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This Week in Cannabis: Top Stories From Across Canada From Apr. 27-May 2

May 5, 2019
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(AlexLMX/iStock)
This week in Cannabis: SQDC stores in Montreal are piloting a new plan to operate week round after shortages caused temporary closures, the clock is running out for the Liberals to pass pardons legislation before summer break, and Indigenous-owned LP Nations Cannabis is set to  retrofit the abandoned mill in a former forestry hub in BC.

We’ve rounded up this week’s top stories from across Canada.

SQDC Extending Store Hours in Montreal

After announcing last week that it was raising its prices by 5% in order to “adjust to meet the reality of the market”—and weathering a storm of discontent from its customers—the Société Québécoise du Cannabis announced it will begin a pilot project of extending store hours in its downtown Montreal location.

Within two weeks of legalization last October, the SQDC was forced to announce emergency one-day store closures due to stock shortage. As the SQDC battled shortages of nearly 90% of its products (up to 98% at the downtown Montreal SQDC), the organization moved to close all SQDC stores between Monday and Wednesday.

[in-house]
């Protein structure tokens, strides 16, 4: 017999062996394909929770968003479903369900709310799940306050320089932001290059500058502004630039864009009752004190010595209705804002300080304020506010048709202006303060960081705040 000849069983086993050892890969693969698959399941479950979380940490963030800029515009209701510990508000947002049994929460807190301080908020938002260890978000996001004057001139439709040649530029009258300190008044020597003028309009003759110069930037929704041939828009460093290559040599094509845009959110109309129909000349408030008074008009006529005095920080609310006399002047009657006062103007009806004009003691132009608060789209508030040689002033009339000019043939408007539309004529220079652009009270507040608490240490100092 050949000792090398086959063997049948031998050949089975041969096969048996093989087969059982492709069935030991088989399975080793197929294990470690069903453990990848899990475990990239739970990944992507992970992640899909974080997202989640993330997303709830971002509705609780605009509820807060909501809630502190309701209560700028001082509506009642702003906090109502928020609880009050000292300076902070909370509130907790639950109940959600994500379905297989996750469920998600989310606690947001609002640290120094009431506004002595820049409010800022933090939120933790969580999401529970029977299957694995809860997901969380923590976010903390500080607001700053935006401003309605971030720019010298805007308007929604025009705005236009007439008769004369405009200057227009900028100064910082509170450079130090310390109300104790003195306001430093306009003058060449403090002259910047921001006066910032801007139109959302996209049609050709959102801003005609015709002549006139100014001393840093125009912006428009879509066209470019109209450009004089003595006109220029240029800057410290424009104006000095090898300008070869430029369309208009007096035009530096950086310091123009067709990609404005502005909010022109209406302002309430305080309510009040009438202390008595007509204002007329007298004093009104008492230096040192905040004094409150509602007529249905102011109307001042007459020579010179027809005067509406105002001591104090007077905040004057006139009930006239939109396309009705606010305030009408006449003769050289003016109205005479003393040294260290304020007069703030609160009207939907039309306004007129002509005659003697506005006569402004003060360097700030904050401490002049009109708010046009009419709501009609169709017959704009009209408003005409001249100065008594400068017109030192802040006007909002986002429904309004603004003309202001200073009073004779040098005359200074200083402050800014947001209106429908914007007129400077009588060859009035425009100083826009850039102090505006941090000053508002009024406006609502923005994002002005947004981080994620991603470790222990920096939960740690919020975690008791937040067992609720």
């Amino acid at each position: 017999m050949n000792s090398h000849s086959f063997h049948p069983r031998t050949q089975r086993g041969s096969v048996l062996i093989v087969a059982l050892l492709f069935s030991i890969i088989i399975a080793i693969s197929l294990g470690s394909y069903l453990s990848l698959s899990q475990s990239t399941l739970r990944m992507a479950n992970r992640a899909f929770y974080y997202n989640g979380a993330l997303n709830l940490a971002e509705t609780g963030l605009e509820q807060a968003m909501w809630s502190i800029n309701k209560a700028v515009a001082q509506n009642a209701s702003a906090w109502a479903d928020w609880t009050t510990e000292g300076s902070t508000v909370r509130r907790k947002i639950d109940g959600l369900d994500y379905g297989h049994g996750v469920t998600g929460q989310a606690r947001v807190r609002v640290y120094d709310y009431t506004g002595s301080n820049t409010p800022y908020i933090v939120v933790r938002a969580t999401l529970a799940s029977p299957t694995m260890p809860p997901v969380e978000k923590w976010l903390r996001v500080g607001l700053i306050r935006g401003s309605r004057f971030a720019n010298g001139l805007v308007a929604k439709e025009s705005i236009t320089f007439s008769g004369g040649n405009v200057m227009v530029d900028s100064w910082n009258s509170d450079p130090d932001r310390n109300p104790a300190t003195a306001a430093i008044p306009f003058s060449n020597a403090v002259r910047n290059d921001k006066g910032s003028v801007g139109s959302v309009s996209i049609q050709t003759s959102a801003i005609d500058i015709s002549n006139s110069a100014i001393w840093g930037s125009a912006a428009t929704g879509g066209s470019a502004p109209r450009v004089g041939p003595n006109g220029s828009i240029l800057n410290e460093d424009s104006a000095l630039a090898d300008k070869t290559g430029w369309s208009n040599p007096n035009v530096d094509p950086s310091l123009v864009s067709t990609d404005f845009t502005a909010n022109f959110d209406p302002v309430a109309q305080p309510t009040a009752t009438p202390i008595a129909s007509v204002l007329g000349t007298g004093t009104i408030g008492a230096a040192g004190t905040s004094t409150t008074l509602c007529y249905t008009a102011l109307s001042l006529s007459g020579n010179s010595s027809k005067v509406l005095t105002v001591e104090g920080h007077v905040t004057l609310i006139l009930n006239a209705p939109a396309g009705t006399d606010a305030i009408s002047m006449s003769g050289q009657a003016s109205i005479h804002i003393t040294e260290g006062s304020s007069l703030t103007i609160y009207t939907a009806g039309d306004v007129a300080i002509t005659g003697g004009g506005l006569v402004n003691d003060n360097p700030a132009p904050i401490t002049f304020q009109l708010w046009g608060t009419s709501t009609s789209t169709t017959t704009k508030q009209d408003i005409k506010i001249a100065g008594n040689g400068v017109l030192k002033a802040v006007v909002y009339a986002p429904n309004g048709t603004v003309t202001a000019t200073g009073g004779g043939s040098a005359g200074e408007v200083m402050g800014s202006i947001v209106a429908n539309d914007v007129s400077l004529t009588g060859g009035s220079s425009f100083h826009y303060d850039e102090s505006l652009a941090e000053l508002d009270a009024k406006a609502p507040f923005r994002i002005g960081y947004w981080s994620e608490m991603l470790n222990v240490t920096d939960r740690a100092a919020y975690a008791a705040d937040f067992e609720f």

In January, the SQDC allowed some stores (outside of Montreal) to open on Wednesdays, before opening all stores on Wednesdays in March. The downtown location will provide a bellwether for how well the crown corporation has rebounded from its stock shortage.

On October 17, the SQDC only opened 12 stores. JF Bergeron, CEO of the SQDC, told Quebec’s Assemblé National this week the SQDC would have 43 stores by next March, with 100 to 150 opening down the road.

Is Weed vs. Beer the New Culture Clash in Canada?

The Washington Post identified the front of a new culture war emerging in Canada: cannabis versus beer. While both has long been associated with Canadian inebriation, the culture war has become about who each product is associated with.

Though wealthy populist Doug Ford was widely reported to have been a hash dealer in his twenties, he famously gave a CNN interview with a bottle of vodka visible on his office desk, rose to office on promises of buck-a-beer, and made tailgating and public drinking pillars of his 2019 budget. Though born rich into a family that reportedly conceives of themselves as “the Canadian Kennedys,” Ford claims to be fighting “elites” (whom he imagines “drinking champagne with their pinkies in the air”) “for the little guy […] for the people.”

Trudeau was also born wealthy and famous, as the eldest son of a rock-star prime minister, but his politics run centre-left, merging teary-eyed progressivism with an unsentimental embrace of profits. The cannabis-vs-beer grudge match drastically simplifies each man’s position, which is precisely how these sorts of comparisons work.

Clock Running Out for Liberals to Passing Pardons Legislation